In the world of secret agent movies, it can be easy to quickly think to more about Western countries, like the UK and US, but they of course aren’t the only ones. Switch is a Chinese-Hong Kong action film centered on the attempts of a Chinese secret agent trying to protect an ancient painting from being stolen by smugglers, complicated with the fact that the painting was historically damaged and split in two, each part stored in a separate museum. Are the exploits of this Chinese secret agents something that action film fans can enjoy, or is it best to find some secret agent thrills elsewhere?
The film itself opens up to different people being informed of the proposed reunion of the two pieces of the “Dwelling of the Fuchun Mountains” and goes right into the action as a few separate groups happen to pick the same night to steal the first half of the Chinese Yuan Dynasty era painting. It is nice to see a fair amount of inter-criminal conflict as they all try and get the final drop on the others to be the one that comes out on top, but only one team can ultimately succeed and tip off the authorities to the fact that the other half should get a severe boost in security.
The biggest source of security? Sending Agent Xiao Jinhan to protect the second half and recover the first. Jinhan himself is an interesting take on the agent lifestyle, in that he is married with a child, masking his job and late night missions under the guise of affairs with a beautiful woman who is actually his partner agent. Though to spice up the plot even more, his wife is also an agent with a different group whose job is to prevent the second half of the painting from being stolen at all. Needless to say there are a lot of things going on in the film, both in terms of action and characters, and the husband/wife team on the tip of the iceberg.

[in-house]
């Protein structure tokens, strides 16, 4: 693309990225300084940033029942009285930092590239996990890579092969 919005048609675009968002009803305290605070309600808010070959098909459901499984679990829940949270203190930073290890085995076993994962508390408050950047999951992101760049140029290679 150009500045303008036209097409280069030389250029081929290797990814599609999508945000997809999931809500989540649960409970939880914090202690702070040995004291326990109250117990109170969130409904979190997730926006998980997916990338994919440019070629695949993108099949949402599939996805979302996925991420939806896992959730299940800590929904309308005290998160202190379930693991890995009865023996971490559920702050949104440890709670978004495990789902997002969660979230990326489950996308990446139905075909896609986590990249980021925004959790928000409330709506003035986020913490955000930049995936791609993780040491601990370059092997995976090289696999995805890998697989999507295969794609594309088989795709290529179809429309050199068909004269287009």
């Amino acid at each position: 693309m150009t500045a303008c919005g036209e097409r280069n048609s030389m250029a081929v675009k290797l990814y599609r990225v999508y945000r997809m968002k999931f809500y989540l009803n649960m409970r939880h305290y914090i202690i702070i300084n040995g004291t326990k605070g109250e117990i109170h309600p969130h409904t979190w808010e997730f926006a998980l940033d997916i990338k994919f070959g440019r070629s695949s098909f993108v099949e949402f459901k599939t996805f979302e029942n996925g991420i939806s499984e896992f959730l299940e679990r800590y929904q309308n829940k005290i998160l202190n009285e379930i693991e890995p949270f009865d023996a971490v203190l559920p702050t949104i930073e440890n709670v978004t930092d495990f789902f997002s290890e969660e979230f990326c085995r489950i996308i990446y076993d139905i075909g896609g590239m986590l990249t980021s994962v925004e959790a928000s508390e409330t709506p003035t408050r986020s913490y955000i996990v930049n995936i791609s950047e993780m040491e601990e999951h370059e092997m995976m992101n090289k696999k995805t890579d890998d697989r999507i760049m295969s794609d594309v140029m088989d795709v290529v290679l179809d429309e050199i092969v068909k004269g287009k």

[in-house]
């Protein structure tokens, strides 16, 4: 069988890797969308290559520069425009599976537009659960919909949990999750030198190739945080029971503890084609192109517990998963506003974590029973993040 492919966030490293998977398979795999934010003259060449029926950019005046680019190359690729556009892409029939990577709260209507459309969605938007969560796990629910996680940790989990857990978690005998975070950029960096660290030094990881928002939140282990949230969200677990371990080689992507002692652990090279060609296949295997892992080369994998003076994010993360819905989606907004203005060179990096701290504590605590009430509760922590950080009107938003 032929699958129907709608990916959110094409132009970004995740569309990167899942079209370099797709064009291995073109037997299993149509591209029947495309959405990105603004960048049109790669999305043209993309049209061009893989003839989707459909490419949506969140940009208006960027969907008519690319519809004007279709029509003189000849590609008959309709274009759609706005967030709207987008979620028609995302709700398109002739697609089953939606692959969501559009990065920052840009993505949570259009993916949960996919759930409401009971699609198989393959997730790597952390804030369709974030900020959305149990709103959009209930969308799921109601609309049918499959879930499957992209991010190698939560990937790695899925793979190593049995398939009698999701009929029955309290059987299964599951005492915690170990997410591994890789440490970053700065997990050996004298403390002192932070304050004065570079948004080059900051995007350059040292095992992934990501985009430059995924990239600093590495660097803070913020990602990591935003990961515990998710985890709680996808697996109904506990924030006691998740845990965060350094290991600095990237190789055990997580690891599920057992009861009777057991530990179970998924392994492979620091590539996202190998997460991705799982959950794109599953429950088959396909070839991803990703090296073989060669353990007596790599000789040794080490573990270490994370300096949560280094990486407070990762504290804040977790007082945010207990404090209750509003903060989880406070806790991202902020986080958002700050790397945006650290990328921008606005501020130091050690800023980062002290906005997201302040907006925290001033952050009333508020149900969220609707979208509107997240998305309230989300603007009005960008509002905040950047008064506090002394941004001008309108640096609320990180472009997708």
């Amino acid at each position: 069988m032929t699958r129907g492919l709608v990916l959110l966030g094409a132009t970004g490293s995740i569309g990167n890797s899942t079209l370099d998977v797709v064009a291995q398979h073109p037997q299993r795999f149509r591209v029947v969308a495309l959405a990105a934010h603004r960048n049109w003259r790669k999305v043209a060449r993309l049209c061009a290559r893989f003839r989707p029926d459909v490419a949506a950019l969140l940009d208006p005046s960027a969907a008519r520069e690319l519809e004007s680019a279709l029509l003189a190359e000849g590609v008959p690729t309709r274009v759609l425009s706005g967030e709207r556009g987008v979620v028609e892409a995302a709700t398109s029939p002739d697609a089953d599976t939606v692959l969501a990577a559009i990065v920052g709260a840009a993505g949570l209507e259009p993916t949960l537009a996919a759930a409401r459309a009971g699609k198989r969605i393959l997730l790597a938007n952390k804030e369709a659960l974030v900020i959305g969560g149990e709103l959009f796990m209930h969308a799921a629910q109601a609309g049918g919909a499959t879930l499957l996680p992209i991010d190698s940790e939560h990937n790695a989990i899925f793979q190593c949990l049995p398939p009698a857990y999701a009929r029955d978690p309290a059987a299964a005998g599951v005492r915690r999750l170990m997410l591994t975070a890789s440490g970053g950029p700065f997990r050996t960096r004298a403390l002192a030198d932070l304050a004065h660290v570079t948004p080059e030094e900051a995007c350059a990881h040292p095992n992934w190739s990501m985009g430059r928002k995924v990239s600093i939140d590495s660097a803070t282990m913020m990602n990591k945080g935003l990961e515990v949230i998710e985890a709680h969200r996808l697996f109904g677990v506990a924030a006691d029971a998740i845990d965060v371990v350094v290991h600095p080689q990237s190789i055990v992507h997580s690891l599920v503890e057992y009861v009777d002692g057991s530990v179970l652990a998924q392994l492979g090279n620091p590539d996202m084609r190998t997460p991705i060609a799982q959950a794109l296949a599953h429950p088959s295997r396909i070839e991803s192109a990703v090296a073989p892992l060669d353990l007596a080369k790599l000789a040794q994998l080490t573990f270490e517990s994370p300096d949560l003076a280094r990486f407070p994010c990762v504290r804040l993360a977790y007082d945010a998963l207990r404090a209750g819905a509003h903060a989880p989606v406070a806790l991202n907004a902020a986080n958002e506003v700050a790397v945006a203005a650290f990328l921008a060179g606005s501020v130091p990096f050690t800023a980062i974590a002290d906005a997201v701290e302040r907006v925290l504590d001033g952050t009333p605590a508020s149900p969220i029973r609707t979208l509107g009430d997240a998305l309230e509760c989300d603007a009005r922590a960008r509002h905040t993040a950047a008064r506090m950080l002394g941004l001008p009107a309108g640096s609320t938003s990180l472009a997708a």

While the film is only a little more than two hours long, the action that takes place feels to extend much long as there is so much going on it could almost encompass three movies. This is especially noticeable with the fight that occurs only half way through the movie that at the time feels as if it could be the climax, only to lead to entirely new act focused on recovering both pieces from their respective captors. Though with only an hour left in the film the focus on the British smugglers is extremely limited, so that much more focus can be put on the super villain-like Yamamoto, which ends up working out in the film’s favor as he is a much stronger antagonist than any of the others.
Unfortunately, with such a wide sweeping story in the end the action goes so far as to become absurd in the strangest ways. Storming the Yamamoto lair leads to fights across a ridiculous variety of areas for crazy range of fights and props to be destroyed in the melee. Culminating in Jinhan and Yamamoto fencing in full gear for almost no reason, as the time it would take to don the appropriate clothing undermines the tension built up between the two throughout the film. Despite the action reaching too far over the top, there is still plenty of interesting things going on in the film providing a nice level of depth.